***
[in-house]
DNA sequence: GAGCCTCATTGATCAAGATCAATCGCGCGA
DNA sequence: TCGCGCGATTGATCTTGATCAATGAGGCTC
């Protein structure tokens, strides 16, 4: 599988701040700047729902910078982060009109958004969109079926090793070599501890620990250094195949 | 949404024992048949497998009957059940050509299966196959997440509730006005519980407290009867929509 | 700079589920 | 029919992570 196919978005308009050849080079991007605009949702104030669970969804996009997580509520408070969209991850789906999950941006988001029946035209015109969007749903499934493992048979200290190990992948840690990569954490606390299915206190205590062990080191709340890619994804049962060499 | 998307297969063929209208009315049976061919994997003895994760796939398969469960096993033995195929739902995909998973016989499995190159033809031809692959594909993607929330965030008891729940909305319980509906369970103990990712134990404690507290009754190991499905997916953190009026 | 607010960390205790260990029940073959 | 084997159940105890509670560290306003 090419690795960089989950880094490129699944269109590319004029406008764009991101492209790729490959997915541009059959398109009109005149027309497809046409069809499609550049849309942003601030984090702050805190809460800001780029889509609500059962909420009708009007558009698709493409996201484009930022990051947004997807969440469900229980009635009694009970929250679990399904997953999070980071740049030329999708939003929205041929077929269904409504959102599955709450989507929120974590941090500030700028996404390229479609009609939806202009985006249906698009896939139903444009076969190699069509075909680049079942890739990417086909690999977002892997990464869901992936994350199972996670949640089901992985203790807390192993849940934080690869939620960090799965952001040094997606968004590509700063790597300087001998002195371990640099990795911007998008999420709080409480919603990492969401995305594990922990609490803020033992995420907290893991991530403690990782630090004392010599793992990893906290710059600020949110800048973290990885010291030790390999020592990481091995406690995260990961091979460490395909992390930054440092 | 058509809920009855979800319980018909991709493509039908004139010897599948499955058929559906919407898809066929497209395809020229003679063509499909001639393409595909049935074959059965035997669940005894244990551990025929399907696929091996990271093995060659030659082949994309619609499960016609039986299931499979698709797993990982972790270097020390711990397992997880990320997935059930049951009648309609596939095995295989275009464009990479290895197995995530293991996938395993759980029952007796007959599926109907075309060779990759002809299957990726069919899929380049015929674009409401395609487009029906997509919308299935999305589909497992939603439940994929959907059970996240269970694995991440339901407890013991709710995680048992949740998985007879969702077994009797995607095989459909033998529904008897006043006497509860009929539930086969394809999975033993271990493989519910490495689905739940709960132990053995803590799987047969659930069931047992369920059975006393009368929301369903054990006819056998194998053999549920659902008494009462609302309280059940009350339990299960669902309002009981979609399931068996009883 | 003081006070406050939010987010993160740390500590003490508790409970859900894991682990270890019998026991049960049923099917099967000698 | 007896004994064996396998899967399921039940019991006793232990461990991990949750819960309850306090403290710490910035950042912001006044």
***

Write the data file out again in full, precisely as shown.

[in-house]
DNA sequence: GAGCCTCATTGATCAAGATCAATCGCGCGA
DNA sequence: TCGCGCGATTGATCTTGATCAATGAGGCTC
């Protein structure tokens, strides 16, 4: 599988701040700047729902910078982060009109958004969109079926090793070599501890620990250094195949 | 949404024992048949497998009957059940050509299966196959997440509730006005519980407290009867929509 | 700079589920 | 029919992570 196919978005308009050849080079991007605009949702104030669970969804996009997580509520408070969209991850789906999950941006988001029946035209015109969007749903499934493992048979200290190990992948840690990569954490606390299915206190205590062990080191709340890619994804049962060499 | 998307297969063929209208009315049976061919994997003895994760796939398969469960096993033995195929739902995909998973016989499995190159033809031809692959594909993607929330965030008891729940909305319980509906369970103990990712134990404690507290009754190991499905997916953190009026 | 607010960390205790260990029940073959 | 084997159940105890509670560290306003 090419690795960089989950880094490129699944269109590319004029406008764009991101492209790729490959997915541009059959398109009109005149027309497809046409069809499609550049849309942003601030984090702050805190809460800001780029889509609500059962909420009708009007558009698709493409996201484009930022990051947004997807969440469900229980009635009694009970929250679990399904997953999070980071740049030329999708939003929205041929077929269904409504959102599955709450989507929120974590941090500030700028996404390229479609009609939806202009985006249906698009896939139903444009076969190699069509075909680049079942890739990417086909690999977002892997990464869901992936994350199972996670949640089901992985203790807390192993849940934080690869939620960090799965952001040094997606968004590509700063790597300087001998002195371990640099990795911007998008999420709080409480919603990492969401995305594990922990609490803020033992995420907290893991991530403690990782630090004392010599793992990893906290710059600020949110800048973290990885010291030790390999020592990481091995406690995260990961091979460490395909992390930054440092 | 058509809920009855979800319980018909991709493509039908004139010897599948499955058929559906919407898809066929497209395809020229003679063509499909001639393409595909049935074959059965035997669940005894244990551990025929399907696929091996990271093995060659030659082949994309619609499960016609039986299931499979698709797993990982972790270097020390711990397992997880990320997935059930049951009648309609596939095995295989275009464009990479290895197995995530293991996938395993759980029952007796007959599926109907075309060779990759002809299957990726069919899929380049015929674009409401395609487009029906997509919308299935999305589909497992939603439940994929959907059970996240269970694995991440339901407890013991709710995680048992949740998985007879969702077994009797995607095989459909033998529904008897006043006497509860009929539930086969394809999975033993271990493989519910490495689905739940709960132990053995803590799987047969659930069931047992369920059975006393009368929301369903054990006819056998194998053999549920659902008494009462609302309280059940009350339990299960669902309002009981979609399931068996009883 | 003081006070406050939010987010993160740390500590003490508790409970859900894991682990270890019998026991049960049923099917099967000698 | 007896004994064996396998899967399921039940019991006793232990461990991990949750819960309850306090403290710490910035950042912001006044």